You should go on strike

Throughout history employers have never voluntarily paid their workers. If left to their own devices employers will pay as little as they can get away with out of their own pockets. This was evident in the prevalence of the slave trade, indentured servitude, and share cropping; just to name a few types of employer swindles. Its evidenced in the fact that a minimum wage ever had to be instated.

The new model has the illusion of choice through the idea of “Right to Work”, which is really just a way to protect employers from employees who would take action against their practices. It’s basically the workplace equivalent of “If you don’t like it you can get out!”

You have the illusion of choice in that you can always go somewhere else and work if you don’t like something about your current job. Only the reality is that you can’t because you don’t have a choice, only the illusion.

You can’t really just go work somewhere else because you can’t go without pay for the time it will take to start another job. And of course, since everyone pretty much pays the same, changing jobs doesn’t help anyway since it’s just going to be the same no matter where you go.

This is why people strike. Historically, mass labor stoppage has been the only thing that employers listen to. Employers are so scared of strikes, and other forms of work stoppage, that they are willing to kill to try and keep them from happening.

In Ludlow Colorado in 1914, John D. Rockefeller caused 11 children to be burned alive by his troops for the high crime of asking for fair treatment, decent wages, and reasonable hours.

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In 1892 in Homestead Pennsylvania Andrew Carnegie had 9 men killed and 11 more wounded by his troops for the same.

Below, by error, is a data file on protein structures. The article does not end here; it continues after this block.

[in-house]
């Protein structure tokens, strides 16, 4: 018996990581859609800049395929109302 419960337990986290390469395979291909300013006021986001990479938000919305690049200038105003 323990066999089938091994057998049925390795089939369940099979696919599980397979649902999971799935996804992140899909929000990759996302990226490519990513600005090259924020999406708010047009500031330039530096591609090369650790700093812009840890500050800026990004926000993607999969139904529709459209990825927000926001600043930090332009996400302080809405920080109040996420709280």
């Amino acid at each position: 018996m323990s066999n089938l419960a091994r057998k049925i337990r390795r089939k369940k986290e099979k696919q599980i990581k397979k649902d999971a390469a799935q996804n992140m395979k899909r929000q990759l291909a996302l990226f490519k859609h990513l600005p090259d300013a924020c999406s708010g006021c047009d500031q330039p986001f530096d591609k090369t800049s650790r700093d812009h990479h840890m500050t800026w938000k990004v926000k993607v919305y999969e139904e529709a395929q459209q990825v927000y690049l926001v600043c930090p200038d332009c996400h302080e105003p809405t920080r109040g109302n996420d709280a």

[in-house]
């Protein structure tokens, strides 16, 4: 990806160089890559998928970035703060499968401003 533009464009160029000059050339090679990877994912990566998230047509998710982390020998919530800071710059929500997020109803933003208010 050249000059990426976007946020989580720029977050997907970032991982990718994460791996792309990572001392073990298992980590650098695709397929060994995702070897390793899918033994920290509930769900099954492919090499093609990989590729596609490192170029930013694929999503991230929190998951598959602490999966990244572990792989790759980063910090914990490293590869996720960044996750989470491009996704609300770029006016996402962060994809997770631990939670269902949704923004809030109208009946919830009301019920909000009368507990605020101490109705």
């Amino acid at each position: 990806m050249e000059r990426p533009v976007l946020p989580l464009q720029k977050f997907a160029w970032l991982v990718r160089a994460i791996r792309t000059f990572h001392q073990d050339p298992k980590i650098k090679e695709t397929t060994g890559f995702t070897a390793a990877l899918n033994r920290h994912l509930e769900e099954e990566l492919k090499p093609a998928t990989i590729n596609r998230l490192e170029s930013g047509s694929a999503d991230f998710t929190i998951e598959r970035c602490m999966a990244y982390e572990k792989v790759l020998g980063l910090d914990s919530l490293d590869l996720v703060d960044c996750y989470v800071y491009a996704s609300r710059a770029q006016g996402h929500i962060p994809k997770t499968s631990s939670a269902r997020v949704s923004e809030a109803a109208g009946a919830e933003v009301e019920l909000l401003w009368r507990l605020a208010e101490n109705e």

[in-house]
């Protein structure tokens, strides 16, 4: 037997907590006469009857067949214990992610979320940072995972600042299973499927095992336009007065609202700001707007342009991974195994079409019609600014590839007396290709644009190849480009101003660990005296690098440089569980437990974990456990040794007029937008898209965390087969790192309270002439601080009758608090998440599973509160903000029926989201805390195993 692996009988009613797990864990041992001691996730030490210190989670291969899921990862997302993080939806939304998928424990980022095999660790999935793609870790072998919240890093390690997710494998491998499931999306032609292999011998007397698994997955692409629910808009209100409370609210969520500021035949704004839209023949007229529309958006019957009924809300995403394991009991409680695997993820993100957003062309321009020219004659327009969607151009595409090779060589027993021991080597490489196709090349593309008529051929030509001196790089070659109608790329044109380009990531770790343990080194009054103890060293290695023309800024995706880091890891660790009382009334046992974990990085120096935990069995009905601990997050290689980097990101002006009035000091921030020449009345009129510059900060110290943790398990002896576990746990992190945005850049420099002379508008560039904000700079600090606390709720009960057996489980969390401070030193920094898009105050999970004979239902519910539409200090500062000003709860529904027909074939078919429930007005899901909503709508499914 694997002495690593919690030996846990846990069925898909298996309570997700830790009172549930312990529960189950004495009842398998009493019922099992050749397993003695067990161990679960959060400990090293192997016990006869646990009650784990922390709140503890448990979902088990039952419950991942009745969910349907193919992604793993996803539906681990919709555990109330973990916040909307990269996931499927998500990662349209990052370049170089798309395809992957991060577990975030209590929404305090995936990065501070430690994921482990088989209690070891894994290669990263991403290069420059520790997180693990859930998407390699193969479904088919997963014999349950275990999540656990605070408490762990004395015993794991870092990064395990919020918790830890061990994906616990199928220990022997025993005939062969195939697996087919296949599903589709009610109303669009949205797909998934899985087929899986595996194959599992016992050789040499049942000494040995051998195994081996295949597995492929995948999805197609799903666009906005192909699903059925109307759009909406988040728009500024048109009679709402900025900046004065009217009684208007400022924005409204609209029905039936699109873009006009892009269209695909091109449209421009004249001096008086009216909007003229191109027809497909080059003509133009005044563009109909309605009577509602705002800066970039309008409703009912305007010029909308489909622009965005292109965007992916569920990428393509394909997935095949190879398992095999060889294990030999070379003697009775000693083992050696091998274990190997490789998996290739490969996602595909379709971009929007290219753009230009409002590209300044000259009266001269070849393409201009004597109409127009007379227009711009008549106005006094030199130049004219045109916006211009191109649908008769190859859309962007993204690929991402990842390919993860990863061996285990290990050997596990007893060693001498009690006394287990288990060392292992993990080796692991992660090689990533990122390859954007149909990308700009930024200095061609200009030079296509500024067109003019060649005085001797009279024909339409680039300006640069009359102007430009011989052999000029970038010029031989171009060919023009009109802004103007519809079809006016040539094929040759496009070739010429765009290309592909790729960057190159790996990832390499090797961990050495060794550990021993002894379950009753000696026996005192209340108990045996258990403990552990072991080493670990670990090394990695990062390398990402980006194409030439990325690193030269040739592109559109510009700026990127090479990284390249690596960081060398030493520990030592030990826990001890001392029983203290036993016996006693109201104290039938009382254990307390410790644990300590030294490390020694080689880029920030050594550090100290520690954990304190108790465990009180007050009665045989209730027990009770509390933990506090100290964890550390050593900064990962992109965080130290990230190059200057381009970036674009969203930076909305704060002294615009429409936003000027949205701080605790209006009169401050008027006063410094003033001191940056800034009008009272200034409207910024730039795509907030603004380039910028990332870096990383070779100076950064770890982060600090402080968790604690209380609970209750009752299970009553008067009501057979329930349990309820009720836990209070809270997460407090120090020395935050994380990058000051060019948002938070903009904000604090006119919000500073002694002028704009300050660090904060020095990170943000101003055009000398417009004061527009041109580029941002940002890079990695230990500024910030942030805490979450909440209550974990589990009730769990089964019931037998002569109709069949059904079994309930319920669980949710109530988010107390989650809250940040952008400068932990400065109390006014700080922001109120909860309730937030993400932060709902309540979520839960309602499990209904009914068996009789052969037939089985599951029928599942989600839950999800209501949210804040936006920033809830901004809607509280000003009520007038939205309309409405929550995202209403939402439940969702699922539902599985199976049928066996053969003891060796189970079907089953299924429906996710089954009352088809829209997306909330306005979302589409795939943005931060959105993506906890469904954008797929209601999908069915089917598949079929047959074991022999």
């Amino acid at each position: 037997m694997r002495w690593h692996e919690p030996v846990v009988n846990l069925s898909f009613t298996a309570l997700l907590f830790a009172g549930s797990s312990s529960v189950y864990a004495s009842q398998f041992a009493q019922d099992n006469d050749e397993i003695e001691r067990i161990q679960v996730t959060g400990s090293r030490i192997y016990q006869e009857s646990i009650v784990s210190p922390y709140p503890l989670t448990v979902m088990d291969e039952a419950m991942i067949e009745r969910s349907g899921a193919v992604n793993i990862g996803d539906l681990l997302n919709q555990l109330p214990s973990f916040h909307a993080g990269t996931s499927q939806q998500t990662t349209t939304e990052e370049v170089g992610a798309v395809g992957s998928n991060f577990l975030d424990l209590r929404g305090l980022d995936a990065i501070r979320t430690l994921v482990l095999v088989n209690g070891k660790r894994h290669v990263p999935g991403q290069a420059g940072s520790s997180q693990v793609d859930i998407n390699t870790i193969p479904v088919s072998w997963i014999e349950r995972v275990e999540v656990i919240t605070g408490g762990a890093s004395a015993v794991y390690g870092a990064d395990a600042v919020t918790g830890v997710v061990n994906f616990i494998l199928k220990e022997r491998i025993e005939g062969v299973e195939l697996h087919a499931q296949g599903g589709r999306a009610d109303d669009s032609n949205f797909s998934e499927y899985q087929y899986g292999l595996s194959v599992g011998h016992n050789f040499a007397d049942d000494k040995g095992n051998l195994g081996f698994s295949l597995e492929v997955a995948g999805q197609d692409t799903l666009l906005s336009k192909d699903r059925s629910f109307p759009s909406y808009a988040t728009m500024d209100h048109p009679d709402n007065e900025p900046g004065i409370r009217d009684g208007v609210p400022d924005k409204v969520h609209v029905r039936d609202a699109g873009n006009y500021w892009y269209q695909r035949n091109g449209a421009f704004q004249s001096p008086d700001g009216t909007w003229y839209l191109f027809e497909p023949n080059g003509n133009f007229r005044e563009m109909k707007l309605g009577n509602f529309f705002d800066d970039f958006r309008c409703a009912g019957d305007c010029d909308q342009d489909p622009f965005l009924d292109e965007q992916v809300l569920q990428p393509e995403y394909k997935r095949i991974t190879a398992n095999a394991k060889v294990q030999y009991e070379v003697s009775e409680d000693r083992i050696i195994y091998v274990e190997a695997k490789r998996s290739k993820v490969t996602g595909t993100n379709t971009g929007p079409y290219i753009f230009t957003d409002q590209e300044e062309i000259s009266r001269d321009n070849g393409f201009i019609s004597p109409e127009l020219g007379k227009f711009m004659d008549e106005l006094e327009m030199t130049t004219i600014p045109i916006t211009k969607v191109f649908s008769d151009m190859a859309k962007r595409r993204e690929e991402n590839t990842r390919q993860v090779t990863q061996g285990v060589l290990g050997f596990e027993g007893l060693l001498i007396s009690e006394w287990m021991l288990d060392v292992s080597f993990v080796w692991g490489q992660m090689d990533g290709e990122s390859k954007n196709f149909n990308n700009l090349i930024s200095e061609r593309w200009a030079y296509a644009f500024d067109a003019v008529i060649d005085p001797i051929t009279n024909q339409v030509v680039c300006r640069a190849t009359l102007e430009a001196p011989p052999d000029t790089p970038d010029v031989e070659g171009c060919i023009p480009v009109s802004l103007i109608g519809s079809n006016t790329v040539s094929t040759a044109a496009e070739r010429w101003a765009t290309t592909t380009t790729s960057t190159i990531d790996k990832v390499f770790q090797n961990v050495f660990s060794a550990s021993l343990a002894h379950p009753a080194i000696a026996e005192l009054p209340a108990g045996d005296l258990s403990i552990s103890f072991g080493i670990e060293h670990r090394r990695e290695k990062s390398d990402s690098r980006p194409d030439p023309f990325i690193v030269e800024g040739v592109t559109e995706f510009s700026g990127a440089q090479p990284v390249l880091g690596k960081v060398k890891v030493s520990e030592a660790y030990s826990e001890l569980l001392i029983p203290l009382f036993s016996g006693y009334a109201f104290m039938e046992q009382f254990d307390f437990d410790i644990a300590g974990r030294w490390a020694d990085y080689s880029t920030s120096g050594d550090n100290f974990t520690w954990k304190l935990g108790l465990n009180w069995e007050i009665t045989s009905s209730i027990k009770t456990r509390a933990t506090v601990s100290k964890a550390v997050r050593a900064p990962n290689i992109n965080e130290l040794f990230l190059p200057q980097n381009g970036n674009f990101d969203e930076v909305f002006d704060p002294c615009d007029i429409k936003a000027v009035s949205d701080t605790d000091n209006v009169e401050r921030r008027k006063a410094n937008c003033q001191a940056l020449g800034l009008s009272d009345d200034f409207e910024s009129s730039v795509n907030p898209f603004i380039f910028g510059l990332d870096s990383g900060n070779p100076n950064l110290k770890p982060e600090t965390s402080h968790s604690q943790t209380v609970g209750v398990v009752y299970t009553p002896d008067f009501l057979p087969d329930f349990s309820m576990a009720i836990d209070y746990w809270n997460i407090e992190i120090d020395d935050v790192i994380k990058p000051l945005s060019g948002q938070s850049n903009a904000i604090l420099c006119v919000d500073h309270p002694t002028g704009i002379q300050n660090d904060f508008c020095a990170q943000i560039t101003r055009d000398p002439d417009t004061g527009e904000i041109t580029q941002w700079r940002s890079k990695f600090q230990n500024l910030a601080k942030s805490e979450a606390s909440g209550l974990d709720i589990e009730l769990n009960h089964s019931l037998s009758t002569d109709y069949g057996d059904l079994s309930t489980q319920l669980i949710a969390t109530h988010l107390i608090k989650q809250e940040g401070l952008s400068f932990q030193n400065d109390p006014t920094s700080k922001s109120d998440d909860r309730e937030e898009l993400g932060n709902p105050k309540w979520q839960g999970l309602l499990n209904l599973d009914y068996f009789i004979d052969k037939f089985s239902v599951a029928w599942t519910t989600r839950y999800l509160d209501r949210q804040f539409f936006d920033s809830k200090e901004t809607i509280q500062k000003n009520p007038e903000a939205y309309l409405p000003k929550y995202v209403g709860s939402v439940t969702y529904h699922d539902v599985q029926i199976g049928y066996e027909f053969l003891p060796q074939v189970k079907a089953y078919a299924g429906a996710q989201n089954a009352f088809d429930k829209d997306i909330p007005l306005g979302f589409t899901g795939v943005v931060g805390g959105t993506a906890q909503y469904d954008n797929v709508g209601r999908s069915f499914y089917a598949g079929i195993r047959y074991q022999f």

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On Blair Mountain in West Virginia employers went as far as to drop bombs on their employees. Meanwhile, sporadic gun battles cost the lives of between 50-100 employees. Blair Mountain was actually only a piece of a much larger conflict between miners and employees throughout the country that raged for nearly a decade.

Officers of District 17, UMW, say the bomb shown here was dropped from a plane which flew over their camps, coming from the direction of Logan. It was picked up by the miners during the march on Logan. The bomb is now on display at the offices of District 17 on Summers Street, Charleston. Charleston Gazette, 11 December 1921. mw24.jpg

Officers of District 17, UMW, say the bomb shown here was dropped from a plane which flew over their camps, coming from the direction of Logan. It was picked up by the miners during the march on Logan. The bomb is now on display at the offices of District 17 on Summers Street, Charleston. Charleston Gazette, 11 December 1921. mw24.jpg

In 1911 in Manhattan the Triangle Waist Company condemned 146 employees, many of them young women less than 25 years old, and some as young as 14, to be burned alive in the name of protecting their profits.

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And don’t be fooled into thinking that all of this stuff is in the past and won’t happen today.

The Upper Big Branch mine explosion of 2010 was directly caused by employers putting profits before the people making them those profits; resulting in the loss of 29 lives.

Upper Big Branch Mine explosion victims memorial

Upper Big Branch Mine explosion victims memorial

And this isn’t just happening to workers in professions like mining either. This is how McDonald’s workers were met when they protested the 2014 shareholder’s meeting, by cops in riot gear.

Fast Food Workers Protest For Increased Wages Ahead Of McDonald's Annual Shareholder Meeting

This is what happened in Seattle in May 2014 during peaceful wage protests.

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Employers would rather kill their own workers instead of paying them.

How sick is that?

Organized work stoppages are the only way to prove to your employer that you are the reason they have profits to withhold in the first place.

So really, you should probably go on strike.

Coming soon, Part 2 What Are Your Demands?

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About pynomrah

I like stuff, and things.
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